You do have to do a little wiring, but they send
instructions. I recomment if you order from them that
you purchase the reflectors also and build your own
enclosure.... a few hours with a saw, glue, brads and
waterproof coating will allow you to make a good
looking enclosure... they also have free plans for
Be aware that the 4 watt per gallon rule doesn't
really apply to tanks 10 gallons or less. Smaller
tanks need comparatively more light than large tanks.
The actual requirement is usually over 2 watts per
gallon for most plants when you are first setting up
an aquarium, anyway unless you want to grow plants
that demand lots and lots of light. The recommended
way to start is over 2 watts per gallon with fast
growing bunch plants like rotalla indica, hornwort,
etc and then after you have won the war with algae and
the plants have taken, you can up the light level and
include more light demanding plants like Ammania
senegalensis or Rotalla macrandra.
The other great way to start a plant tank is to
convert a shoplight to t-8 bulbs and the HO ballasts
they require. The bulbs are pretty cheap...less than
$3 for a 4100 K bulb at Home Depot and the ballast is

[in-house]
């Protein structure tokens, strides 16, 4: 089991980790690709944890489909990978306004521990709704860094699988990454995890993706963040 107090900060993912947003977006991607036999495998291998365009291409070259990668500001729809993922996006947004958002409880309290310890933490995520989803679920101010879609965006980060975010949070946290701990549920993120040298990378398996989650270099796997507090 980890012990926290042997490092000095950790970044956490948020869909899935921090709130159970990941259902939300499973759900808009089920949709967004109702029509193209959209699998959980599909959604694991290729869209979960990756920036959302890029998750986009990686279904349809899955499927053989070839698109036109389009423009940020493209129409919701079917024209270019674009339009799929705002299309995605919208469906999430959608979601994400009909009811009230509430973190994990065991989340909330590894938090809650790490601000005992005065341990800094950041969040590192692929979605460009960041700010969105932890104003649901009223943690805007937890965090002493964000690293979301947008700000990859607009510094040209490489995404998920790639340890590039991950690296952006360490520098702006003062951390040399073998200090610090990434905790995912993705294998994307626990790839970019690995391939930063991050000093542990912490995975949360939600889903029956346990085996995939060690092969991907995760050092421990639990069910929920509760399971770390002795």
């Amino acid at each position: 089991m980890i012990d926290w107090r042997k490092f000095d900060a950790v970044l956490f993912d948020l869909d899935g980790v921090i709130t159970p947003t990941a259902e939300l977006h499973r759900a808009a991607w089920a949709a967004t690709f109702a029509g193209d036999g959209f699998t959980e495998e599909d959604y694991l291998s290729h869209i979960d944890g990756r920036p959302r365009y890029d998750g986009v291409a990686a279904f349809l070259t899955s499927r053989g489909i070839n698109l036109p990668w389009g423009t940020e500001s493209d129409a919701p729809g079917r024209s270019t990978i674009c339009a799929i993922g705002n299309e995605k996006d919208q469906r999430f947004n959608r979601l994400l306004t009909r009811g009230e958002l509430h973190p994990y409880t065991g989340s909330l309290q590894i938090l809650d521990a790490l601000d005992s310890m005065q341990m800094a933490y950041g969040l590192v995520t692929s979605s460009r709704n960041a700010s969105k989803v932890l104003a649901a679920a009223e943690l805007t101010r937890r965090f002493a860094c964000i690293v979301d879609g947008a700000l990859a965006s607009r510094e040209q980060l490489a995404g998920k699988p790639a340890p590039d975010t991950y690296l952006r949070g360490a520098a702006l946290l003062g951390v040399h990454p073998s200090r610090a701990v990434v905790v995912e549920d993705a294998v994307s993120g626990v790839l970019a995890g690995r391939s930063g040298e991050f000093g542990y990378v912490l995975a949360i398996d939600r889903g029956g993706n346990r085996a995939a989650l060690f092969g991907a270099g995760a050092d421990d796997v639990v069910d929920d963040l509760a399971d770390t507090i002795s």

under $40. T-8 bulbs are much more efficient than
t-12 bulbs and can last up to three years before you
need to replace them though 2 years is a better time
While at the show in Chattanooga Kim Bryant put on a
very effective demonstration with compact
fluorescents. He plugged one in and allowed the light
to shine on the audience...it was as blinding as
looking at the sun even as far away as the audience
was... regular issue lamps for aquariums are a joke
compared to compact fluorescents or t-8 lighting.
When I went through Home Depot to look at their t-8
bulbs I found ones at 4100 K certainly balanced enough
for aquarium purposes. If you want to learn more
about lighting and growing plants I recomment you
subscribe to the AGA email list which is also located
at actwin.com and read through the extensive listings
at the krib.
Aquarium Hobbyist Supply url follows:
--- Bruce Stallsmith <fundulus_at_hotmail.com> wrote:
> >The 4 watts per gallon rule applies to most
> fluorescents, including the
> >compact fluorescents you are talking about.
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